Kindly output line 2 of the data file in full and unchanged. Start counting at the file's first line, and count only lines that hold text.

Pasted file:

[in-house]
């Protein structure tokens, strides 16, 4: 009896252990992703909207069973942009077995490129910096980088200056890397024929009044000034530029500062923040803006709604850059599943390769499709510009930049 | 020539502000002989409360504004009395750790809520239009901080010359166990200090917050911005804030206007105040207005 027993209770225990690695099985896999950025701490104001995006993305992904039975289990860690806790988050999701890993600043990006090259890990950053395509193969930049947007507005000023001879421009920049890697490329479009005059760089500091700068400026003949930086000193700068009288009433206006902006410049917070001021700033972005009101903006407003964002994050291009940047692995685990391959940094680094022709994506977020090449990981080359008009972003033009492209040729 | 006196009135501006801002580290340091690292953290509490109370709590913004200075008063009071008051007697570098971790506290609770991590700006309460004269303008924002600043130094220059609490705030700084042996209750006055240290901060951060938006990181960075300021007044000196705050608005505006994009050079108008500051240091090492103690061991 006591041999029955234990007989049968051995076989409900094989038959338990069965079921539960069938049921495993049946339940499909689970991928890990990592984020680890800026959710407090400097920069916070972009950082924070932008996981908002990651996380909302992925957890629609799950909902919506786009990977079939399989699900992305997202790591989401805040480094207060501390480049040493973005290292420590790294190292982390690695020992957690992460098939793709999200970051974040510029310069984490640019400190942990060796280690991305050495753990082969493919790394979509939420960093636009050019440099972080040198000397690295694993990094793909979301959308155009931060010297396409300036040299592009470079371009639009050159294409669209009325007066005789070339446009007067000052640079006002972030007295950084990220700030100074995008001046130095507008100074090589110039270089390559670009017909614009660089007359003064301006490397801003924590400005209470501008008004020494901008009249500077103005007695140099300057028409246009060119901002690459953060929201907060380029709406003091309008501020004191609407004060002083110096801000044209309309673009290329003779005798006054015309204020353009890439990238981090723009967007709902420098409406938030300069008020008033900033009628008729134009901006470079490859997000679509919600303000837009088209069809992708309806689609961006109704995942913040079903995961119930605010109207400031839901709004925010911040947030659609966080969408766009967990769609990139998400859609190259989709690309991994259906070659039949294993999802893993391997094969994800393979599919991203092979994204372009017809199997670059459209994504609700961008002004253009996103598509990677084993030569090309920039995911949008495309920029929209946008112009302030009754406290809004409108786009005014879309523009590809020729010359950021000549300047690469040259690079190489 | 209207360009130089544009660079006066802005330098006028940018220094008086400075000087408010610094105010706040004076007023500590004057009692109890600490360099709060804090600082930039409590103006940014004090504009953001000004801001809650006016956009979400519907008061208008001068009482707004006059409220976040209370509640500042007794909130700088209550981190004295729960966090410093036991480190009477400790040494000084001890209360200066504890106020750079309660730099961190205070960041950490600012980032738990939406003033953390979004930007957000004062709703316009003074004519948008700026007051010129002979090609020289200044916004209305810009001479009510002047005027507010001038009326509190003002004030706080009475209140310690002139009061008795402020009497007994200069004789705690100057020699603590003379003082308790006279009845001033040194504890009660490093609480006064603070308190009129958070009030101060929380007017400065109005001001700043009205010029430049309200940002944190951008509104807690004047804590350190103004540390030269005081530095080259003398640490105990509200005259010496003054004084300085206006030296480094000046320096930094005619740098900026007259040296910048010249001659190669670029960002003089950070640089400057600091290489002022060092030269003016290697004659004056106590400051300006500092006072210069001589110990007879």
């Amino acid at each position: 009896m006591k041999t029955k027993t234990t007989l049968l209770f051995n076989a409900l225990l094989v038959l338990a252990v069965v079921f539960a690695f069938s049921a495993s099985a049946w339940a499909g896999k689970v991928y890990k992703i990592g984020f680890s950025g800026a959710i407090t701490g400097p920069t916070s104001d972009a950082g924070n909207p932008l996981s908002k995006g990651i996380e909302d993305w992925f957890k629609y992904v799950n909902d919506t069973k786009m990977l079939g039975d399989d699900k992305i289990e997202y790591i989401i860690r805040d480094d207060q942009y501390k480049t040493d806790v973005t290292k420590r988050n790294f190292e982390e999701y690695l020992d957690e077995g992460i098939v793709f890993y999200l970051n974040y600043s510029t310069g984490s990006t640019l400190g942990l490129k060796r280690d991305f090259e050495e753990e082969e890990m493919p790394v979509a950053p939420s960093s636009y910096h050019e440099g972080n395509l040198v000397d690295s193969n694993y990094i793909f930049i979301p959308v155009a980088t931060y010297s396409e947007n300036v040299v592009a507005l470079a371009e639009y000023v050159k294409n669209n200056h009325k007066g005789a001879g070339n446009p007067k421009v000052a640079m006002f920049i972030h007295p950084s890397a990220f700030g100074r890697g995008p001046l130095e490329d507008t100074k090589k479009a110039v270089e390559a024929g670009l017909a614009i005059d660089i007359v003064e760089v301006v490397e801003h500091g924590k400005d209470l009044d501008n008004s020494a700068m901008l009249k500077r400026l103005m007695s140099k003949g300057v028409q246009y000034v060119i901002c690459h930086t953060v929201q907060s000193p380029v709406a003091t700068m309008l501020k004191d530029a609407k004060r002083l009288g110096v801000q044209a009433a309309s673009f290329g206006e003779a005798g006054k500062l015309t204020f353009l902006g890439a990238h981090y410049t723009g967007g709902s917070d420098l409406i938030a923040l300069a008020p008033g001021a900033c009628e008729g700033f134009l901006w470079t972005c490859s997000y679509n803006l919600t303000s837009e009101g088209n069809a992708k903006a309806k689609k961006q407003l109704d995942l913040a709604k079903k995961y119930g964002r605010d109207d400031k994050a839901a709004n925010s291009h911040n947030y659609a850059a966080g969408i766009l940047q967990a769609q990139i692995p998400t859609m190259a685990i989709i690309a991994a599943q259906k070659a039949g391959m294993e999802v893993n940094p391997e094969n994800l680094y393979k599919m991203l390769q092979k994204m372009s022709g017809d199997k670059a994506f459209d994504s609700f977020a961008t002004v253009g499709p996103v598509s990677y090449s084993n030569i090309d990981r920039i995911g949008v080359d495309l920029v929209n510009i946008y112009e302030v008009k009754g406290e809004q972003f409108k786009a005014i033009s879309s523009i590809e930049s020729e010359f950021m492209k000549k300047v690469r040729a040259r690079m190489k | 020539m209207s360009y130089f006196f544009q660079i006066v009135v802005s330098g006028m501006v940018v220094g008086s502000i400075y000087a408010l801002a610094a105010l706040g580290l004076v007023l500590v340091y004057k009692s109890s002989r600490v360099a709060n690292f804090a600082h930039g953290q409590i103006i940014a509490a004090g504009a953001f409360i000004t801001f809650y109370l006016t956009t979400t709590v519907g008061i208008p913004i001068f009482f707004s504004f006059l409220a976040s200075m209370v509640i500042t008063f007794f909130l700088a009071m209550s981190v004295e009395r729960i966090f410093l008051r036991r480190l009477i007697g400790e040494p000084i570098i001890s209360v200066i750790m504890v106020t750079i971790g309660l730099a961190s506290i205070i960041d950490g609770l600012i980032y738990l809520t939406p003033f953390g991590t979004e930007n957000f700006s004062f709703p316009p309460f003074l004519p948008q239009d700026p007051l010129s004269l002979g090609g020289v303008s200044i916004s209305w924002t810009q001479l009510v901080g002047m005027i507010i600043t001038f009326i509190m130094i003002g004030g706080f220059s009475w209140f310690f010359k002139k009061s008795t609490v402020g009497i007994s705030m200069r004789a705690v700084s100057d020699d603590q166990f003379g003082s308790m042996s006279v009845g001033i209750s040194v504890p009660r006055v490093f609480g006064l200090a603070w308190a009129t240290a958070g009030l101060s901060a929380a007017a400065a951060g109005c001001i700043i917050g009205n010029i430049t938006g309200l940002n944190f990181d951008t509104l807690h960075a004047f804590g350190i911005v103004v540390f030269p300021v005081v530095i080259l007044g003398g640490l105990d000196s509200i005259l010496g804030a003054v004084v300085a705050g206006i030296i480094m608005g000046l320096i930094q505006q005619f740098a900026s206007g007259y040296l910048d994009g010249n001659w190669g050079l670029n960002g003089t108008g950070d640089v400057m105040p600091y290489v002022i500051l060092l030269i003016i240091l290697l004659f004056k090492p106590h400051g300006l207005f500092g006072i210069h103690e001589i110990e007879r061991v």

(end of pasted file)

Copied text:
């Protein structure tokens, strides 16, 4: 009896252990992703909207069973942009077995490129910096980088200056890397024929009044000034530029500062923040803006709604850059599943390769499709510009930049 | 020539502000002989409360504004009395750790809520239009901080010359166990200090917050911005804030206007105040207005 027993209770225990690695099985896999950025701490104001995006993305992904039975289990860690806790988050999701890993600043990006090259890990950053395509193969930049947007507005000023001879421009920049890697490329479009005059760089500091700068400026003949930086000193700068009288009433206006902006410049917070001021700033972005009101903006407003964002994050291009940047692995685990391959940094680094022709994506977020090449990981080359008009972003033009492209040729 | 006196009135501006801002580290340091690292953290509490109370709590913004200075008063009071008051007697570098971790506290609770991590700006309460004269303008924002600043130094220059609490705030700084042996209750006055240290901060951060938006990181960075300021007044000196705050608005505006994009050079108008500051240091090492103690061991 006591041999029955234990007989049968051995076989409900094989038959338990069965079921539960069938049921495993049946339940499909689970991928890990990592984020680890800026959710407090400097920069916070972009950082924070932008996981908002990651996380909302992925957890629609799950909902919506786009990977079939399989699900992305997202790591989401805040480094207060501390480049040493973005290292420590790294190292982390690695020992957690992460098939793709999200970051974040510029310069984490640019400190942990060796280690991305050495753990082969493919790394979509939420960093636009050019440099972080040198000397690295694993990094793909979301959308155009931060010297396409300036040299592009470079371009639009050159294409669209009325007066005789070339446009007067000052640079006002972030007295950084990220700030100074995008001046130095507008100074090589110039270089390559670009017909614009660089007359003064301006490397801003924590400005209470501008008004020494901008009249500077103005007695140099300057028409246009060119901002690459953060929201907060380029709406003091309008501020004191609407004060002083110096801000044209309309673009290329003779005798006054015309204020353009890439990238981090723009967007709902420098409406938030300069008020008033900033009628008729134009901006470079490859997000679509919600303000837009088209069809992708309806689609961006109704995942913040079903995961119930605010109207400031839901709004925010911040947030659609966080969408766009967990769609990139998400859609190259989709690309991994259906070659039949294993999802893993391997094969994800393979599919991203092979994204372009017809199997670059459209994504609700961008002004253009996103598509990677084993030569090309920039995911949008495309920029929209946008112009302030009754406290809004409108786009005014879309523009590809020729010359950021000549300047690469040259690079190489 | 209207360009130089544009660079006066802005330098006028940018220094008086400075000087408010610094105010706040004076007023500590004057009692109890600490360099709060804090600082930039409590103006940014004090504009953001000004801001809650006016956009979400519907008061208008001068009482707004006059409220976040209370509640500042007794909130700088209550981190004295729960966090410093036991480190009477400790040494000084001890209360200066504890106020750079309660730099961190205070960041950490600012980032738990939406003033953390979004930007957000004062709703316009003074004519948008700026007051010129002979090609020289200044916004209305810009001479009510002047005027507010001038009326509190003002004030706080009475209140310690002139009061008795402020009497007994200069004789705690100057020699603590003379003082308790006279009845001033040194504890009660490093609480006064603070308190009129958070009030101060929380007017400065109005001001700043009205010029430049309200940002944190951008509104807690004047804590350190103004540390030269005081530095080259003398640490105990509200005259010496003054004084300085206006030296480094000046320096930094005619740098900026007259040296910048010249001659190669670029960002003089950070640089400057600091290489002022060092030269003016290697004659004056106590400051300006500092006072210069001589110990007879």